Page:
Last year there was much furore over George Osborne’s attempt to cap tax relief on giving to charity. It was claimed that tax relief on charitable giving could not be abused.
I took part in that debate and from last summer onwards have been aware of the case of the Cup Trust, which became public in the Times and Mirror yesterday whilst I was distracted by events in parliament.
The Cup Trust is enormous in charity terms. It was the 14th largest charity by income in 2011, collecting £97 million. And in two years it allocated just £135,000 of that to good causes whilst seeking to reclaim £46 million in gift aid for donors. The vast majority – about 99.98% of its income in 2011- was used to pay for fund raising costs, as the accounts show:
That is an extraordinary set of accounts and certainly unlike any other I have seen.
So too is the fact that the cost of generating the income is explained like this in the accounts:
Gilts are, of course, government bonds. Charities may buy them, of course, but you would expect to see them on the balance sheet if they did, and not as a cost of raising funds. Since gilts don’t vary much in value, and certainly don’t become worthless, these gilts if they were a fundraising cost must it seems have been given away by the charity as an inducement to raise funding. It’s hard to interpret the accounts in any other way that I can see.
Maybe that is why H M Revenue & Customs has refused £46 million of gift aid relief on the claim made by the charity.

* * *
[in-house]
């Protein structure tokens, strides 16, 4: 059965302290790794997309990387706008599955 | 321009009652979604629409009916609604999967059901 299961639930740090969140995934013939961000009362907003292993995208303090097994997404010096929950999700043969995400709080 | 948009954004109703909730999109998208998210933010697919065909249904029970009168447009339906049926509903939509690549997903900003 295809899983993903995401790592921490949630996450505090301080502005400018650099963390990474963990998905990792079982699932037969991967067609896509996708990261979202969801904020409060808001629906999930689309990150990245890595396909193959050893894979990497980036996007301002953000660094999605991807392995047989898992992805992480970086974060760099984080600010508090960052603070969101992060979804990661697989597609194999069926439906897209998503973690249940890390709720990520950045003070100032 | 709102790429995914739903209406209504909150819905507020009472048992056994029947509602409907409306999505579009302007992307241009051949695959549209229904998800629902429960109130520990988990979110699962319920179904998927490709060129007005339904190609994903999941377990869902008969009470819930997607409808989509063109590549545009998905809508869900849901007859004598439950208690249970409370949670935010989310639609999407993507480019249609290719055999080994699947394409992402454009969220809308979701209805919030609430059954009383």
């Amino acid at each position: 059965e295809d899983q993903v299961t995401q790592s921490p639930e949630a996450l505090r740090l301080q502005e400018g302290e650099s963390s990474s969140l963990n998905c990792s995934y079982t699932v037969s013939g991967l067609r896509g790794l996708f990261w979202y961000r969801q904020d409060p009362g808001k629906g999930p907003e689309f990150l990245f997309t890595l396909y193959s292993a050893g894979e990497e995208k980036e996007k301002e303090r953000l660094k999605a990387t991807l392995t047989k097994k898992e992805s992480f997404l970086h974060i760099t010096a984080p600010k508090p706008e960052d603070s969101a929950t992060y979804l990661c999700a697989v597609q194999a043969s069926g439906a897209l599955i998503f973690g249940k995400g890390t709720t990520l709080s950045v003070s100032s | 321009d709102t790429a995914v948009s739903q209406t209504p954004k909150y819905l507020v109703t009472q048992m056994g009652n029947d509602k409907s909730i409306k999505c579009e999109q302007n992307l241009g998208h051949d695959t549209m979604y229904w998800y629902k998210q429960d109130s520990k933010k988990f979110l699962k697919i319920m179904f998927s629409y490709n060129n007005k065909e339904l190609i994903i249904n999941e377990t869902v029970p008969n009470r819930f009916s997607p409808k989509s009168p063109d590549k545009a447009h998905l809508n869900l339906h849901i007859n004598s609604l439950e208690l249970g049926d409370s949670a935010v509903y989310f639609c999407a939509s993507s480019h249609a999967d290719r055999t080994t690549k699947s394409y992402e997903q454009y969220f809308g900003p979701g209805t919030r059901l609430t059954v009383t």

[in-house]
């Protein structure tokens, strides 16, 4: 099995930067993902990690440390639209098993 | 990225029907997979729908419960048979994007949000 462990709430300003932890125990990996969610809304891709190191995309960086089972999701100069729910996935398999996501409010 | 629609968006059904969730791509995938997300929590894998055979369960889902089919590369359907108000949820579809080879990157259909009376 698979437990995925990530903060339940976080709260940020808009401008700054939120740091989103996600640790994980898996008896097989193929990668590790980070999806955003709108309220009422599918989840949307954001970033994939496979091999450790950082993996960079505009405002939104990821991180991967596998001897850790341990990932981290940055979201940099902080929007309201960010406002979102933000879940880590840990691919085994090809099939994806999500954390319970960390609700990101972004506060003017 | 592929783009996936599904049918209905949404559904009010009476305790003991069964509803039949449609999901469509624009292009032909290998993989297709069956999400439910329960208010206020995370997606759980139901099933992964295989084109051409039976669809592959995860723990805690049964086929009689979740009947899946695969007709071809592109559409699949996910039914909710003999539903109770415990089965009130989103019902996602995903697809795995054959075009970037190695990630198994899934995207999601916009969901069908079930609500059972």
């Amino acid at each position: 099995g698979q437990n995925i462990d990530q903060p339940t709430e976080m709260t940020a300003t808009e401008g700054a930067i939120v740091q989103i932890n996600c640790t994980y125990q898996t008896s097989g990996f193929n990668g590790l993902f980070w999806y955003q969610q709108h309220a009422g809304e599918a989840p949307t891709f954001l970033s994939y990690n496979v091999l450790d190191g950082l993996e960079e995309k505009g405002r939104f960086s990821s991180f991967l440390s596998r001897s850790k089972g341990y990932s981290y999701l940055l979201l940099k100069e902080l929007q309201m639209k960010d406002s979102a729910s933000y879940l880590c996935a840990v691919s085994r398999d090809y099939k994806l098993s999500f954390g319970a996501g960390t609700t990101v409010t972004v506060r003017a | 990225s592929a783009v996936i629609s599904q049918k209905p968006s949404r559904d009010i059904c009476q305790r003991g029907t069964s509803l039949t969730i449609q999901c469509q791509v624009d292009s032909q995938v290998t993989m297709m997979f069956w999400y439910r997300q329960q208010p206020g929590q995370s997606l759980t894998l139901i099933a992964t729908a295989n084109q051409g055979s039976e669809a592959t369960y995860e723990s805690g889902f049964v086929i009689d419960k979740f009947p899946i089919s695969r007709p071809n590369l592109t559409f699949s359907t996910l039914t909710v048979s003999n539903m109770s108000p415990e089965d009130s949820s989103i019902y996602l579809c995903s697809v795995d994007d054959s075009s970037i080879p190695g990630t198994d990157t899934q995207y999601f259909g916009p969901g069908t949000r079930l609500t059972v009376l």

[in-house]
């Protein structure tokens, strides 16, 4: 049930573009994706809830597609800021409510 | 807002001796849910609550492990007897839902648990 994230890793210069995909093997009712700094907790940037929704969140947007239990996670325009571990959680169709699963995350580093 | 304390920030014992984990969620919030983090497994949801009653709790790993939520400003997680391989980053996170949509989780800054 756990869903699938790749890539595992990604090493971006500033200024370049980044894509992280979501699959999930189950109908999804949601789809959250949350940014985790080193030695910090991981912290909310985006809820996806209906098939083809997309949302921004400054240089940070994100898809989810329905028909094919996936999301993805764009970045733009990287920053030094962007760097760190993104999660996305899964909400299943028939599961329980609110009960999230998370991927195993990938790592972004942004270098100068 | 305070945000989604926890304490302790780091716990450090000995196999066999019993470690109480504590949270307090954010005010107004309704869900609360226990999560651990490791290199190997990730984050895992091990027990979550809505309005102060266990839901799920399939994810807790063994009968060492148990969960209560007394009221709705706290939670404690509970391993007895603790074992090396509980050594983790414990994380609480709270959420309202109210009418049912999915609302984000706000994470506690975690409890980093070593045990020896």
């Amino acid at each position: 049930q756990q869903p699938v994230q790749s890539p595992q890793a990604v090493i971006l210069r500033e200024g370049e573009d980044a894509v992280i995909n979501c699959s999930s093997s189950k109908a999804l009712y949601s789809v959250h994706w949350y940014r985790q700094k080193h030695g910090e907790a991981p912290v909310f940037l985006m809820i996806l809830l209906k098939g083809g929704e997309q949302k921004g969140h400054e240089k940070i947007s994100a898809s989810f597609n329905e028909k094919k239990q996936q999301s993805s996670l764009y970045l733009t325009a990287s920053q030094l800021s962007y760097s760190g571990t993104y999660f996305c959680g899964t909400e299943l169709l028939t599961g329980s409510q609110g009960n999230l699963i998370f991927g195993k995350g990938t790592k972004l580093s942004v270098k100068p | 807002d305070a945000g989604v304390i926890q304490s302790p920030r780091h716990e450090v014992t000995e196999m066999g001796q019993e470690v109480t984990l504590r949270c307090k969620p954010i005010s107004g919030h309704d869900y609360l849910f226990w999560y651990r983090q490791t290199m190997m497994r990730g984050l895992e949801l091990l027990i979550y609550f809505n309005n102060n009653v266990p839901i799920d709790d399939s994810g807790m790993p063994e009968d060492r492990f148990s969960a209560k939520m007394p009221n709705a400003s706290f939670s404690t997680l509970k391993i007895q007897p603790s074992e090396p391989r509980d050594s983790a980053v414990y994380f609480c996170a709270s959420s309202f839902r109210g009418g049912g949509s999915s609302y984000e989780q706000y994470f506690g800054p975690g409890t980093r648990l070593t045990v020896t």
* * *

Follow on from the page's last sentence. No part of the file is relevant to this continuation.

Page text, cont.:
And that may also be why the Charity Commission has been investigating it, although without being able to take action, so far.
What seems certain is that this is a giant tax avoidance scheme, and as the Mirror points out:
It is run by advisers Anthony Mehigan and Matthew Jenner, who were behind a tax avoidance scheme used by comedian Jimmy Carr and other wealthy people.
Now that doesn’t prove wrongdoing or anything like it: and the Charity Commission I stress have not found the charity doing anything illegal. But it has been denied gift aid relief so far, and until obvious questions about how a charity can spend 99.98% of its income on unusual fund raising methods that seems the right course of action on HMRC’s part.
And what this also proves is that there is, unfortunately, a massive market for what looks like a tax scheme involving a charity here in the UK, which more than justified yesterday’s PAC hearing.